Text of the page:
In our modern form of education, classic literature is inescapable. Whether you dream of being a teacher, a banker or a veterinarian, it is hard to get through high school without encountering Salinger, Dickens or Whitman in an English class.
Readers of Oscar Wilde will praise his witty prose and the commentary he provides on high society in the late 1800s. Shakespeare-lovers expound on the fluidity of his verse and the romance of his language. And nowhere is the 1920s fear of socialism more brilliantly illustrated than in George Orwell’s "1984."
Beauty of language, cunningness of rhetoric style and strength of historical commentary are what make these and a myriad of other books “classic.” And certainly these works deserve a place in the vast world of academia.
However, I am unsure if that place is in middle and high school classrooms.
When first approached with Harper Lee’s "To Kill a Mockingbird" at the young age of 12, I didn’t know what I was getting in to. I feel it’s safe to say my classmates, few of which were nearly as voracious in their reading as I was, were even more helpless.
Young readers might understand the words on a page enough to interpret a book sentence by sentence. The main storyline is not lost on our youth. Nearly anyone can see clearly enough that the plot of "Lord of the Flies" is, simply put, a group of stranded kids whose attempts at organization fall into chaotic horror.
However, the larger social and psychological connotations might not be apparent to individuals between the ages of 12 and 18. Even with the careful guidance of skilled teachers, students are often not so much lead as they are dragged to the “deeper meanings” of literature. The majority of middle school or high school students simply aren’t the right audience for “classic” literature.
This is an argument that has been posed before, but the more common logic behind it is that antiquated classics just cannot be related to by young adults, as part of a more modern generation. However, even now in the 21st century, there are issues, inequalities, social injustices and events with which we can relate to books that seem obsolete.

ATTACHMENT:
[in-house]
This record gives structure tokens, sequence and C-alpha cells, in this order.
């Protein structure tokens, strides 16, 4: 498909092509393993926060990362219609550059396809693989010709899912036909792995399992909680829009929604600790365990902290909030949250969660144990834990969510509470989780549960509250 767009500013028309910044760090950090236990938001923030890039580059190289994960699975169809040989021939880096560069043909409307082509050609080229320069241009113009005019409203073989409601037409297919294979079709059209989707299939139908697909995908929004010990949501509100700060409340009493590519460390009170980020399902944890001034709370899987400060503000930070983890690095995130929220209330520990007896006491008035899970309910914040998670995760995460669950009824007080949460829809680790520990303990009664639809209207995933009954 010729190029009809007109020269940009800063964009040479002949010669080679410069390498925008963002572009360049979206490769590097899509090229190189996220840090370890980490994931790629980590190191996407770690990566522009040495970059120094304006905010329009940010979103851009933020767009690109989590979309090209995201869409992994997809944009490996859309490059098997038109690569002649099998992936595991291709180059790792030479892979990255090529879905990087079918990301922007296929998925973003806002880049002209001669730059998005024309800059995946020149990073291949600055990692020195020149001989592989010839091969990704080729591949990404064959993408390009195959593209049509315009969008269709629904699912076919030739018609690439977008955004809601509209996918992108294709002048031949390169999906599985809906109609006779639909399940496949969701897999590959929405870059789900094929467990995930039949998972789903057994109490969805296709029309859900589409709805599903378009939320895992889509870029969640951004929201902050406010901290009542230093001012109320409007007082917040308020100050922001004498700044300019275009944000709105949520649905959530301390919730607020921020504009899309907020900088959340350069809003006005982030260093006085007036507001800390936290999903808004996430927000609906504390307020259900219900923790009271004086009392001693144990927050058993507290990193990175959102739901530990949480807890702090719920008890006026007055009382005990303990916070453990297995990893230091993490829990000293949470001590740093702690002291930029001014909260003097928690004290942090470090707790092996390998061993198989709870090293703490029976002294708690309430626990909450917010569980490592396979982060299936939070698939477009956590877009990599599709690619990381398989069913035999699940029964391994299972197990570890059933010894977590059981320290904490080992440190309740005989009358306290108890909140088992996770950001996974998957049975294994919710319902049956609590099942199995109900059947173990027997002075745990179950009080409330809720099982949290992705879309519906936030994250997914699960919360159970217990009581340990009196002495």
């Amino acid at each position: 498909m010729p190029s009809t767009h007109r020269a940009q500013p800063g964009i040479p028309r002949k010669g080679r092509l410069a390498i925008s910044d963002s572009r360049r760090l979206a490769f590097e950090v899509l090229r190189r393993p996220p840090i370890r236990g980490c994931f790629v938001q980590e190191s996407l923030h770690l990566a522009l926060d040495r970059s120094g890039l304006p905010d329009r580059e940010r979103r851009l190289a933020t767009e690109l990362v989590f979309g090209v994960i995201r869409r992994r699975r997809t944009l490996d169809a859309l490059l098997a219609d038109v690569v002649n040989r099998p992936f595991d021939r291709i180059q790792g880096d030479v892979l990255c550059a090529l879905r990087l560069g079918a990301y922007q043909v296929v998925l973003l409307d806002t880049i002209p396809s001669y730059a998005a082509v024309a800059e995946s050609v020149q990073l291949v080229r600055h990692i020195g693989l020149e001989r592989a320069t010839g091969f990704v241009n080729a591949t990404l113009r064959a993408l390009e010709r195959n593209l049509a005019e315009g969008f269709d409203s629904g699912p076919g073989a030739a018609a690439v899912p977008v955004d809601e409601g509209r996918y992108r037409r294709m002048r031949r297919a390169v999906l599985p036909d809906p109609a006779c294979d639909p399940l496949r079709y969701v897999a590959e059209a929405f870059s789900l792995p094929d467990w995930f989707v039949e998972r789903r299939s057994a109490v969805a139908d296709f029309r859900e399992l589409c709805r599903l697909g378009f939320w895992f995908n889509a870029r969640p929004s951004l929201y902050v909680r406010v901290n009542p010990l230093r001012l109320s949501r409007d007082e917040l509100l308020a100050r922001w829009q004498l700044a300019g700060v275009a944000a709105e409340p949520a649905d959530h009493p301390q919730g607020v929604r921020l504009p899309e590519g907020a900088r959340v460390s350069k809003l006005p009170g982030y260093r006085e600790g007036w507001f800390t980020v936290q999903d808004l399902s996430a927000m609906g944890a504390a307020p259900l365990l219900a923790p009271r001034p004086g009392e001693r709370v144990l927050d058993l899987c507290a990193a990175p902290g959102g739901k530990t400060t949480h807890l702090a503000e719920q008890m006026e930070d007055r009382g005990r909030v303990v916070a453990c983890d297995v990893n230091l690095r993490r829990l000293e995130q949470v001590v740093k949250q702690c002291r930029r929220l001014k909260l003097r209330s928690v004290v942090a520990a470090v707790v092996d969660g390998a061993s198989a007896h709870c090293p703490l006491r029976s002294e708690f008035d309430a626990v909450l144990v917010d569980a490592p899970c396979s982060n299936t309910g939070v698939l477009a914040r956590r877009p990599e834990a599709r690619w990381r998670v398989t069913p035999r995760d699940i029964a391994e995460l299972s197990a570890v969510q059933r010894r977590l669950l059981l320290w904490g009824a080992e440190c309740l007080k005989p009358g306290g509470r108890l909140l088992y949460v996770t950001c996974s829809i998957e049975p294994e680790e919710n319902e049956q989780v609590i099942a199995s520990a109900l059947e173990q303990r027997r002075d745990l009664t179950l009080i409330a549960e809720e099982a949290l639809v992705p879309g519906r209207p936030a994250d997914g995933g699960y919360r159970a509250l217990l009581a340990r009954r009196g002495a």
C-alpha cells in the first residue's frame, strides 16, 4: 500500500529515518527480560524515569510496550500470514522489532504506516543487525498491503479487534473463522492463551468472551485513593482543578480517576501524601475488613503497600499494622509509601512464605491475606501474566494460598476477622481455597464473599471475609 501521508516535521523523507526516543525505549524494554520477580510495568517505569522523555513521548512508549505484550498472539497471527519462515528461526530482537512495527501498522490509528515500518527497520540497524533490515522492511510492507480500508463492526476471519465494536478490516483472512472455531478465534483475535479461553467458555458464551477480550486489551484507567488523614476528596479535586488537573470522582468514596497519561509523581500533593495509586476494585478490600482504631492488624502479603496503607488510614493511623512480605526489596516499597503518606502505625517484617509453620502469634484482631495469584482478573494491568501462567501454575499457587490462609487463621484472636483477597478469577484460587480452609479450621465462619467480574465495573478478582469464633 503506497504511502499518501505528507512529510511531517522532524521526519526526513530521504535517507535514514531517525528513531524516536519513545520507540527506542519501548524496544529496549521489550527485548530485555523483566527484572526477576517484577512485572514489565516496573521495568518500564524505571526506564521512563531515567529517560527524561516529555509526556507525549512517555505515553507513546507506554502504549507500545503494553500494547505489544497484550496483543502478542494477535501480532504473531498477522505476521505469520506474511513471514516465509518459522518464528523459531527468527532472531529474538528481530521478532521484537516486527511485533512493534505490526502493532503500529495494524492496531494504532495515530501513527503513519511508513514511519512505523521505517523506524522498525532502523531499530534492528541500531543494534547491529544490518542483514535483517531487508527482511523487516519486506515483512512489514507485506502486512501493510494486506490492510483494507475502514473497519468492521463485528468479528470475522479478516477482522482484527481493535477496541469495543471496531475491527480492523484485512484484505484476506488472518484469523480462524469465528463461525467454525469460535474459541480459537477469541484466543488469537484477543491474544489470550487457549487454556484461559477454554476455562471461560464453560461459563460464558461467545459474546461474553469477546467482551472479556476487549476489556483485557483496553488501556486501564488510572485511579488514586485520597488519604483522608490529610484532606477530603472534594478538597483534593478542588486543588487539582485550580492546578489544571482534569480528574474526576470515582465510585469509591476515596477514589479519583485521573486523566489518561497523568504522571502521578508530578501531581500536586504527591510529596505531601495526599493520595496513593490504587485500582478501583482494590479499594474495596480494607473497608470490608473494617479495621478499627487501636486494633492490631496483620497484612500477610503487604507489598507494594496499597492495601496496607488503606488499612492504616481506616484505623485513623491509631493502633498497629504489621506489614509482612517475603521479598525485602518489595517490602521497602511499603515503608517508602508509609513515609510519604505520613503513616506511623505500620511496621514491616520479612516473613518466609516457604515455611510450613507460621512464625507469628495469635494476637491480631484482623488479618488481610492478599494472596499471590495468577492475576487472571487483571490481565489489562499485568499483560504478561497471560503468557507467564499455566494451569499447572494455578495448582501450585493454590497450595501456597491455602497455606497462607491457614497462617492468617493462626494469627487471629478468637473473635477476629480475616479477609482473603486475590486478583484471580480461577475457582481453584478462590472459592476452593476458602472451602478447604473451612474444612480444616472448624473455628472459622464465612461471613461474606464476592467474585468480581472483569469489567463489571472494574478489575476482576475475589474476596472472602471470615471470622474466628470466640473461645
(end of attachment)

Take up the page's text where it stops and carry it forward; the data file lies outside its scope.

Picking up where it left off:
We might not face the level of racism portrayed in "To Kill a Mockingbird" in America, but certainly there are prejudices on a global, if not national, scale to which Lee’s work can be compared.
Yes, high school students are unable to relate to certain classic texts. But it is not because we live in an age that is too far removed from yesteryear to even imagine it. We as a society have not come so far that the dystopian fears of Orwell’s works or Fitzgerald’s caution against excess are no longer applicable.
As phrased by author and journalist Italo Calvino: “A classic is a book that has never finished what it has to say.”
Defined as such, a classic never loses its relevance. Readers in present and future generations can glean applicable and pertinent knowledge from the pages of Jane Austen’s "Pride and Prejudice."
So, what makes high school students an inappropriate audience for classic literature, if not the aged themes of the books? Put simply, it’s the un-aged status of the readers.
High school students are too young to really appreciate classics. That is not to say that they are not smart enough; many young adults’ intellects peak at young ages. It is simply the majority of high school students — sheltered by loving parents and living at home for the entirety of their life — are not worldly enough to understand the messages hidden between the lines in classic literature.
A classic has “never finished what it has to say,” and what it has to say is usually something profound about the state of society, government or the entire world. High school students, as the fledgling readers and academics that they are, cannot hope to see the whole vast truths contained in the pages of our time-tested literature.
There are books, both old and new, that are more digestible and more relevant to a younger readership, not through simplicity of language or style but simplicity of themes.
The reason why our classics are so honored is because they contain messages both great and terrible. As such, they deserve a place in academia, and should be heavily studied by academics of all fields.
But that study is made inane when it is started too early. Rather than destroying our youth’s taste for the classics by force-feeding them, we need to have the patience to teach them when the time is truly right.